Back to home

A story of how my relationship with my dad grew.

Eshika Tiwari

I’m walking around Home Depot when a gentle breeze hits my face. I feel warmth in my body, although it’s not the warmth of the air, it’s my dad holding my hand. 

When I was younger, we would always go on dad and daughter dates. Hand in hand, we’d walk from aisle to aisle looking for home or gardening supplies. However, the flower section was both of our favorites.

In reality, I didn’t care about going to Home Depot. I cared about the excitement I felt hearing my dad yell in from downstairs, asking me If I wanted to go with him. I loved these trips because I was the one that got to choose the flowers for my garden, something my sister was never able to do. Holding his hand made me feel like he was my daddy bear and I was his little Eshu. He was my protector.

But, the flowers, like all living things, eventually died. 

The flowers dying didn’t bother me, it was the fact that we stopped buying them together.  As I got older, we started spending less time together. We were both busy — I had school, and he had work. We never really got to go back and relive the moments we had together when I was younger, and our trips to pick flowers more or less became nonexistent. The loss of our trips showed my growth — I was too old to be Eshu anymore. Our relationship was changing and there was nothing I could do about it. 

At first, I didn’t feel any differently because I felt like our relationship would eventually return to how it was before. However, after a while, I understood that our connection had permanently changed. I started to realize that we weren’t talking about his childhood, making memories together or driving around places anymore. There was no one to take me to Home Depot, no one to hold my hand while walking and no one to hug when I felt lonely. There was no more little Eshu — I was just Eshika.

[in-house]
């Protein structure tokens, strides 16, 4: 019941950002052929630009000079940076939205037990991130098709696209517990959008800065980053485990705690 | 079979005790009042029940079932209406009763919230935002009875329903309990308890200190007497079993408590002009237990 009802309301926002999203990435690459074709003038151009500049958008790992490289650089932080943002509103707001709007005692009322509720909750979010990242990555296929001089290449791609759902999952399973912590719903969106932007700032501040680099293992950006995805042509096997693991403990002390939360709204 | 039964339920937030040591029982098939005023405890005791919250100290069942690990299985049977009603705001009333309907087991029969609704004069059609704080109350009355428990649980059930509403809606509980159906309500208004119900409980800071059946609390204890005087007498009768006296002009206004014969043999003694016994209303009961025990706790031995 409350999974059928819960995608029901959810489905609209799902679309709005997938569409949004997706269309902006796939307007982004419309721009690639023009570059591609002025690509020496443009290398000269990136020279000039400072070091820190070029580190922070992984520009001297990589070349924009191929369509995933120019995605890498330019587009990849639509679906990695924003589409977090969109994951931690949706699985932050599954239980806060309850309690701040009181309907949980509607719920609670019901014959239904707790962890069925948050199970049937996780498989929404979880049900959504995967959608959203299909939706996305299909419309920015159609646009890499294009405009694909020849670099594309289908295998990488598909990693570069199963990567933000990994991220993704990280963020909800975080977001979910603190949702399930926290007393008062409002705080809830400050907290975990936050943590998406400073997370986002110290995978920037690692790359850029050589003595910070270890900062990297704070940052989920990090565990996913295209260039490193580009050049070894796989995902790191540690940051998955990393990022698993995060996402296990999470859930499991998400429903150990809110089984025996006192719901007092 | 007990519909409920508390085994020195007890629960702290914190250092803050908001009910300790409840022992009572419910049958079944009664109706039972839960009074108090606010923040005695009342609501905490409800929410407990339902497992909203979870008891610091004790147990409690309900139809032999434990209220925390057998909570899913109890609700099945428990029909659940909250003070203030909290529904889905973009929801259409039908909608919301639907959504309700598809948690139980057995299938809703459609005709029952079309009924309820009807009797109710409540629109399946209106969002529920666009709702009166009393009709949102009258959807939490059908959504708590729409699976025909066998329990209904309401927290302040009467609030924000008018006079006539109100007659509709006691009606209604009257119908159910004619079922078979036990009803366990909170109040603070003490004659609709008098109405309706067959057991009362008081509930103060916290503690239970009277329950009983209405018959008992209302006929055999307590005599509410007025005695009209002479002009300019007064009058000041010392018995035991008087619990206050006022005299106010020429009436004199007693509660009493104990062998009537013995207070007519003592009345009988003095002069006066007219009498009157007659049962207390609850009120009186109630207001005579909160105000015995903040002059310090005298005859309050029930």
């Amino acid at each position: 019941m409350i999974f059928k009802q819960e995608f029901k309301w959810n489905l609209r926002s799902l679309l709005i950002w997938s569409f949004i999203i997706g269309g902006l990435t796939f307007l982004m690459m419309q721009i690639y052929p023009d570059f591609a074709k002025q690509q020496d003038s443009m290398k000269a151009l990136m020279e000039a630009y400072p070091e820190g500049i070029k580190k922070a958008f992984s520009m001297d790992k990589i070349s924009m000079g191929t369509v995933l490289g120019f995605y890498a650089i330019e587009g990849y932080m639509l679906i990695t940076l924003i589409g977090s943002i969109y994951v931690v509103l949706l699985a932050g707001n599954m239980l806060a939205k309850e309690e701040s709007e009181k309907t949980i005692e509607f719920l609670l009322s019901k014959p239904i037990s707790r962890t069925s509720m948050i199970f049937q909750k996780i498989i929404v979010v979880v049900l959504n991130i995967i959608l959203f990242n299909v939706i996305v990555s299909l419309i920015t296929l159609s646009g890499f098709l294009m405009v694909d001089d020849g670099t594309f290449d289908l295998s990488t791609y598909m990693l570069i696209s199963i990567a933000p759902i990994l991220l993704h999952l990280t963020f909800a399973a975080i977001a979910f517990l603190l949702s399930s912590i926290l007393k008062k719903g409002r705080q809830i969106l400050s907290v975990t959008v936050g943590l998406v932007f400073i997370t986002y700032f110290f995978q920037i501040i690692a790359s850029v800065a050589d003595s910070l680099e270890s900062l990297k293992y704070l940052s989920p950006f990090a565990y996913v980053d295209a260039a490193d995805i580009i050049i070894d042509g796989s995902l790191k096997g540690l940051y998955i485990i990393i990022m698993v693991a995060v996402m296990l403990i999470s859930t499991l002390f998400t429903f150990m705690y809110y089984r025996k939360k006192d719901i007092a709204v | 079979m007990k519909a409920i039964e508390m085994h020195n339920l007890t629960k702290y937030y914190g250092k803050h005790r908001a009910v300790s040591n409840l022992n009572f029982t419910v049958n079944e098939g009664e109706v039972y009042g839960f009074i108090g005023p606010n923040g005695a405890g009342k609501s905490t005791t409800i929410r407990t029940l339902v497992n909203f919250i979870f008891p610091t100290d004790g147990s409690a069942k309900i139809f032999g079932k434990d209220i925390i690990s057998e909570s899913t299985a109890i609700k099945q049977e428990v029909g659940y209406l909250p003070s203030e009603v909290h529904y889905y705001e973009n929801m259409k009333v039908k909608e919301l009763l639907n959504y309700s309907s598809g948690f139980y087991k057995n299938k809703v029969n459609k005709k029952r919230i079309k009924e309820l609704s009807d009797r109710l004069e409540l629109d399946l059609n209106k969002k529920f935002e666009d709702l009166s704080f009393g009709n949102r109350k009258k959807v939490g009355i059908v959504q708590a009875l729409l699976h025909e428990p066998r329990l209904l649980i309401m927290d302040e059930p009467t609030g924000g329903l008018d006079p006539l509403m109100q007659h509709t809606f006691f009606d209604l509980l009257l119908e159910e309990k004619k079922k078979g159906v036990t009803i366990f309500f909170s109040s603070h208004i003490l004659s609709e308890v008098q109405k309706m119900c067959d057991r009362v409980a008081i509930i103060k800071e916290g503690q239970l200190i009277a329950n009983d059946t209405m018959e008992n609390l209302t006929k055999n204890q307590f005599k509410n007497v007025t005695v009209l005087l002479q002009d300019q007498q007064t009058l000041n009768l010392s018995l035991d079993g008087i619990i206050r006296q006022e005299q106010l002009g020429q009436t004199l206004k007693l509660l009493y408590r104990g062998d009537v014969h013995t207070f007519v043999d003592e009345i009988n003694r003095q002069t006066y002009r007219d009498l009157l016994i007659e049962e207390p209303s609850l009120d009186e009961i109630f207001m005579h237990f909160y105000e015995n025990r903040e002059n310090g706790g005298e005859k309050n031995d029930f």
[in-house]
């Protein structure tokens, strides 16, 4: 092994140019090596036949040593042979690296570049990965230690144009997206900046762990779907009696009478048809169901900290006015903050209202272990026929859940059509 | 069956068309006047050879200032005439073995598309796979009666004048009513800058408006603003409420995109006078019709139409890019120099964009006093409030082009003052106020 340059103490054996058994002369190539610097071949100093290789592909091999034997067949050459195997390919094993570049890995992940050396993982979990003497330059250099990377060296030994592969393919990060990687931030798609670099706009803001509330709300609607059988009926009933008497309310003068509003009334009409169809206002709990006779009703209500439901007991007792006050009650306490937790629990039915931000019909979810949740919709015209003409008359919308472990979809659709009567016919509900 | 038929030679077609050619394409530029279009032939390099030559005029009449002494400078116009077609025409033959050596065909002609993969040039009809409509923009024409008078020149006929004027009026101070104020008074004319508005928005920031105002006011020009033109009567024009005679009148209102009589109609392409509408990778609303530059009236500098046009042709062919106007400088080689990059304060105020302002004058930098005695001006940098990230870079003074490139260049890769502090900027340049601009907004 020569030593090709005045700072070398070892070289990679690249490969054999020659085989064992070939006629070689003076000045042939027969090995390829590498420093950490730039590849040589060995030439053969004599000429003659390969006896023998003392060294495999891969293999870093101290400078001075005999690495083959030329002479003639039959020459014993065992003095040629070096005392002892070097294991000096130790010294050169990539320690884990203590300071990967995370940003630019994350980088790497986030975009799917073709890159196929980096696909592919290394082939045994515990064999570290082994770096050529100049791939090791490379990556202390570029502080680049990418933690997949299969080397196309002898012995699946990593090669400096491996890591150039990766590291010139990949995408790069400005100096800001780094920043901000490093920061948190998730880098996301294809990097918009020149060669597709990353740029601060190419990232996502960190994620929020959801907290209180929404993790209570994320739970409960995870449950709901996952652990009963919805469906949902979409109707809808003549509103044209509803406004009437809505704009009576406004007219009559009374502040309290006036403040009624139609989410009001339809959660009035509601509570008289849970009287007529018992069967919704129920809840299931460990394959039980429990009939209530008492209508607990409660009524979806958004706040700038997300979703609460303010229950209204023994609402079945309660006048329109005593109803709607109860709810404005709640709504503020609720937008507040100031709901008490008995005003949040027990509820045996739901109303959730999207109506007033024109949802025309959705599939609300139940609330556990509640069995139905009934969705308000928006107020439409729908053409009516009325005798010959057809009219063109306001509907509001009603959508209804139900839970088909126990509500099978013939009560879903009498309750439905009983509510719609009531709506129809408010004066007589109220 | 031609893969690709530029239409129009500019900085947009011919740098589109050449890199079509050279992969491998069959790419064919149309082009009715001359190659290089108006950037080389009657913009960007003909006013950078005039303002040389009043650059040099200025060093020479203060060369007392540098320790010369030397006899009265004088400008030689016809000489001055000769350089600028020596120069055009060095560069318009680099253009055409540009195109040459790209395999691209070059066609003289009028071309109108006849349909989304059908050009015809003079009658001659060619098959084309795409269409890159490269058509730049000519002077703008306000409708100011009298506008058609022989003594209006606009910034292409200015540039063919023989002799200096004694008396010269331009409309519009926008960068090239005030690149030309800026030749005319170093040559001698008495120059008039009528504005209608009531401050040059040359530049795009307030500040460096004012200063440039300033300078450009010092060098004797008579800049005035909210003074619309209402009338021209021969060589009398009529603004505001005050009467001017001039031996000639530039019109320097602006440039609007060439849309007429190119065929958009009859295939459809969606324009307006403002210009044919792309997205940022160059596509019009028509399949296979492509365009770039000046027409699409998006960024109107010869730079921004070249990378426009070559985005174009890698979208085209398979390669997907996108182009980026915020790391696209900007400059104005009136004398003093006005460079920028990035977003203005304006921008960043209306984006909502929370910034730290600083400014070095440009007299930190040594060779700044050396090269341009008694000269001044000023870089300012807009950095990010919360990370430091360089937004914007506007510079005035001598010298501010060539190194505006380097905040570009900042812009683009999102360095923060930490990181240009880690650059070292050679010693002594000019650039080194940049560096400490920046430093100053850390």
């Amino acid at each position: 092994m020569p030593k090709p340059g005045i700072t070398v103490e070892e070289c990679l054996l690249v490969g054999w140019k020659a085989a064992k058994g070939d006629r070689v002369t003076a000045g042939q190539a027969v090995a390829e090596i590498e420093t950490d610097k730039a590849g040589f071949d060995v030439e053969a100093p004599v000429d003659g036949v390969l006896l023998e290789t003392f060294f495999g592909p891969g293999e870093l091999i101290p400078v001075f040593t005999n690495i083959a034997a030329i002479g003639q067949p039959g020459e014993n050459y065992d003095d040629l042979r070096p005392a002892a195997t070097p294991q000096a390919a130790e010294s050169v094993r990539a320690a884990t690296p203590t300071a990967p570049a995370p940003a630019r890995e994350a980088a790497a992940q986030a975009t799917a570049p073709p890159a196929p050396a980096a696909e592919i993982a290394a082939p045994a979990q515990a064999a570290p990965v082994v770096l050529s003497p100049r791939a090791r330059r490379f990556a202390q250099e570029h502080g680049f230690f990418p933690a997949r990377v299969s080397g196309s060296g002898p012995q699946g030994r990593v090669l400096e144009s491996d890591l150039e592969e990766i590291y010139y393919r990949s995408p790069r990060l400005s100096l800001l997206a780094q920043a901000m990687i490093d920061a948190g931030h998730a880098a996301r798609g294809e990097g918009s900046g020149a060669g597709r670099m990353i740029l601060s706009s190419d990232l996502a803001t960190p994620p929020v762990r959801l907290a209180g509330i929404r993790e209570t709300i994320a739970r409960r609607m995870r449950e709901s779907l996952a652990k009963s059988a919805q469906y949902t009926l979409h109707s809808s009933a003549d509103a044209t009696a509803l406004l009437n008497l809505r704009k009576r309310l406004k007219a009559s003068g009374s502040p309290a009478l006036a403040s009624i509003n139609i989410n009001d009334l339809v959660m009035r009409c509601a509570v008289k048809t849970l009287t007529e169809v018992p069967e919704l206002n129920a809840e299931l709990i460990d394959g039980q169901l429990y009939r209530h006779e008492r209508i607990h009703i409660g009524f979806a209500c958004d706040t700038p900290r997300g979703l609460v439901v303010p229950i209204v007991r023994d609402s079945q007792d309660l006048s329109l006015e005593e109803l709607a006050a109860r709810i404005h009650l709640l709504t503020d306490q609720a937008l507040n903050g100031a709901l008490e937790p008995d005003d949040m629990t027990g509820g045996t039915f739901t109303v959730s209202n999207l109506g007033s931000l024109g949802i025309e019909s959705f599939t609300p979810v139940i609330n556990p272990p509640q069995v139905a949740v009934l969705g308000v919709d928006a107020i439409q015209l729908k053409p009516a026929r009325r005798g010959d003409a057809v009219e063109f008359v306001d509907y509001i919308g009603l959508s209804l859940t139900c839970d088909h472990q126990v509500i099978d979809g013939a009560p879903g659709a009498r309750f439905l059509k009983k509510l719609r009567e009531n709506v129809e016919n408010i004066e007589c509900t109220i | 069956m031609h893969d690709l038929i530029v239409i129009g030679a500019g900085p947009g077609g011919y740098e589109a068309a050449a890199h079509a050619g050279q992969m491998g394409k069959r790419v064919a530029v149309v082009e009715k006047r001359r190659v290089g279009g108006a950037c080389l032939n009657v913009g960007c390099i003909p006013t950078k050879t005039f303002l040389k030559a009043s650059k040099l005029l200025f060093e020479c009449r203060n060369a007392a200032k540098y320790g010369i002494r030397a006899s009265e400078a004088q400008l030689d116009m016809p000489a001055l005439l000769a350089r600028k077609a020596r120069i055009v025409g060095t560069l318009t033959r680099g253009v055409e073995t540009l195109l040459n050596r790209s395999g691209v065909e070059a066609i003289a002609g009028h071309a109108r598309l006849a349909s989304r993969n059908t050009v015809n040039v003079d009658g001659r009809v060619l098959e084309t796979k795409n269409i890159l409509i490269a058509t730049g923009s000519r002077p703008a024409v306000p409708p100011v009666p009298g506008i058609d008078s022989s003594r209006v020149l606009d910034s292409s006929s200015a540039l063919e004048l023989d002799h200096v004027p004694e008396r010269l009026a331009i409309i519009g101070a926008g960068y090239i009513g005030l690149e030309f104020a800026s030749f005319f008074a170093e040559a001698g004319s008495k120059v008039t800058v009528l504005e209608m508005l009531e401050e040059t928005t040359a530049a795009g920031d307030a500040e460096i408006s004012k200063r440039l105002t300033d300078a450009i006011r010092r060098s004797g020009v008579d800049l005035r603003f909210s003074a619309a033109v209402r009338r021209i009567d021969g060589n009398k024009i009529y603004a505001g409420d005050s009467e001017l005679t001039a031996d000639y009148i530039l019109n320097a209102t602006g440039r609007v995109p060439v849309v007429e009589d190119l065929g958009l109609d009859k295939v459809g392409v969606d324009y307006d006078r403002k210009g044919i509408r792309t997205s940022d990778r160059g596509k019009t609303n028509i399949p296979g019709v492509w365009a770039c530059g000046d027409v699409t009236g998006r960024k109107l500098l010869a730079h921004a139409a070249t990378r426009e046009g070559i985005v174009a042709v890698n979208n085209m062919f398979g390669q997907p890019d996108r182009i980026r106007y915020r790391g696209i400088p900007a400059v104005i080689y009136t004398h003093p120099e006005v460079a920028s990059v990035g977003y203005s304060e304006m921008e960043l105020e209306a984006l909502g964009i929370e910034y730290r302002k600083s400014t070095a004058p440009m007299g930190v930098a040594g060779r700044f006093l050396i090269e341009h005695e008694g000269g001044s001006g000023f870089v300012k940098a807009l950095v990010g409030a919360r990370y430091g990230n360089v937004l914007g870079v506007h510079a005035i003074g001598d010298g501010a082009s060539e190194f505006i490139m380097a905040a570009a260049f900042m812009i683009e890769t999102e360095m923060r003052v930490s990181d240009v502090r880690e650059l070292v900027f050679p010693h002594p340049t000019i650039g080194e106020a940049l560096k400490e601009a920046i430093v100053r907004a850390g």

When I looked at him, I noticed the same tension in both of our eyes. I wasn’t scared of him — I was scared of losing him, and it seemed like I had. We had grown apart.

But, a few months ago, my sister started getting ready to leave for college, and I think my dad  realized that his daughters were growing up, and he had to grow his relationship with me before I left too.

“Eshika?” He came into my room. I could tell he was nervous, but I wasn’t sure why.

“Do you want to go to Home Depot with me?” I couldn’t hide my smile — listening to those words made me anxious. I had missed him so much but had been too scared to tell him. Every day, I replayed the memories we shared to replace real life experiences. When I saw him making an effort to rebuild our relationship, I realized he also missed our shared moments too.

So Dad, if you’re reading this, I can’t wait to experience everything by your side. Although we are both busy and don’t have much time to spend together, I am still that little Eshu that would love to pick outfit choices for you, play golf together, go shopping with you, and most importantly, the Eshu that would love to make new memories with you. Let’s go to Home Depot again, and this time I’ll be sure to water the flowers.